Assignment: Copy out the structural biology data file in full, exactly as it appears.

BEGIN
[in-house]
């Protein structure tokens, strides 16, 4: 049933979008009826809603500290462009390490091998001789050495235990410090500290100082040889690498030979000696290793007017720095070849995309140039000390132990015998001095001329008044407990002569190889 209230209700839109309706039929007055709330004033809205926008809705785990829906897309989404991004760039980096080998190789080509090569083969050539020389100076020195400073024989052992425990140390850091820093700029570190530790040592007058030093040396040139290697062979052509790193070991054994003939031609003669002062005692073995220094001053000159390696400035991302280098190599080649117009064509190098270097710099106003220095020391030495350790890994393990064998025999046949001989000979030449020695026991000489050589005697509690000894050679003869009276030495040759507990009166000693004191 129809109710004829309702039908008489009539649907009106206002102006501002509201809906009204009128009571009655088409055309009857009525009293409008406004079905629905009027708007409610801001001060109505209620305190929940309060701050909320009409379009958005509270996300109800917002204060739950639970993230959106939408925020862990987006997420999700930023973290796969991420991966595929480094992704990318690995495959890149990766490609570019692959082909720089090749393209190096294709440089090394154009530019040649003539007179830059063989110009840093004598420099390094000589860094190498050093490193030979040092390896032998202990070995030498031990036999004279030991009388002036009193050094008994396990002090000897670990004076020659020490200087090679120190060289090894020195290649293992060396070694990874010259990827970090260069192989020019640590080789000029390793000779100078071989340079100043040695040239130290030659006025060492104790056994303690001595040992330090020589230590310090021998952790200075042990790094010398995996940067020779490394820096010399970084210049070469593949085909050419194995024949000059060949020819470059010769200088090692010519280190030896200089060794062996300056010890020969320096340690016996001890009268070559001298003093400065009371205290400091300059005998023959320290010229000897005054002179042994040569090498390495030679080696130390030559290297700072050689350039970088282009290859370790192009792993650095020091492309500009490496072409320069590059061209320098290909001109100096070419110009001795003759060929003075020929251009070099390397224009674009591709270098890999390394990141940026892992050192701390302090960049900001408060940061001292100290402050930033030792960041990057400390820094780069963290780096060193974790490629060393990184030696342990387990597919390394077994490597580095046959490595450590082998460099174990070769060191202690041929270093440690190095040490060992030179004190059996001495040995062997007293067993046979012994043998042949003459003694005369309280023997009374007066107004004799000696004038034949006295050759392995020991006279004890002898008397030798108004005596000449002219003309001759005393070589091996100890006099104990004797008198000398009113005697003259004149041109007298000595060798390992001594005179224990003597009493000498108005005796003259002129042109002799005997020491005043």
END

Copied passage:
[in-house]
């Protein structure tokens, strides 16, 4: 049933979008009826809603500290462009390490091998001789050495235990410090500290100082040889690498030979000696290793007017720095070849995309140039000390132990015998001095001329008044407990002569190889 209230209700839109309706039929007055709330004033809205926008809705785990829906897309989404991004760039980096080998190789080509090569083969050539020389100076020195400073024989052992425990140390850091820093700029570190530790040592007058030093040396040139290697062979052509790193070991054994003939031609003669002062005692073995220094001053000159390696400035991302280098190599080649117009064509190098270097710099106003220095020391030495350790890994393990064998025999046949001989000979030449020695026991000489050589005697509690000894050679003869009276030495040759507990009166000693004191 129809109710004829309702039908008489009539649907009106206002102006501002509201809906009204009128009571009655088409055309009857009525009293409008406004079905629905009027708007409610801001001060109505209620305190929940309060701050909320009409379009958005509270996300109800917002204060739950639970993230959106939408925020862990987006997420999700930023973290796969991420991966595929480094992704990318690995495959890149990766490609570019692959082909720089090749393209190096294709440089090394154009530019040649003539007179830059063989110009840093004598420099390094000589860094190498050093490193030979040092390896032998202990070995030498031990036999004279030991009388002036009193050094008994396990002090000897670990004076020659020490200087090679120190060289090894020195290649293992060396070694990874010259990827970090260069192989020019640590080789000029390793000779100078071989340079100043040695040239130290030659006025060492104790056994303690001595040992330090020589230590310090021998952790200075042990790094010398995996940067020779490394820096010399970084210049070469593949085909050419194995024949000059060949020819470059010769200088090692010519280190030896200089060794062996300056010890020969320096340690016996001890009268070559001298003093400065009371205290400091300059005998023959320290010229000897005054002179042994040569090498390495030679080696130390030559290297700072050689350039970088282009290859370790192009792993650095020091492309500009490496072409320069590059061209320098290909001109100096070419110009001795003759060929003075020929251009070099390397224009674009591709270098890999390394990141940026892992050192701390302090960049900001408060940061001292100290402050930033030792960041990057400390820094780069963290780096060193974790490629060393990184030696342990387990597919390394077994490597580095046959490595450590082998460099174990070769060191202690041929270093440690190095040490060992030179004190059996001495040995062997007293067993046979012994043998042949003459003694005369309280023997009374007066107004004799000696004038034949006295050759392995020991006279004890002898008397030798108004005596000449002219003309001759005393070589091996100890006099104990004797008198000398009113005697003259004149041109007298000595060798390992001594005179224990003597009493000498108005005796003259002129042109002799005997020491005043």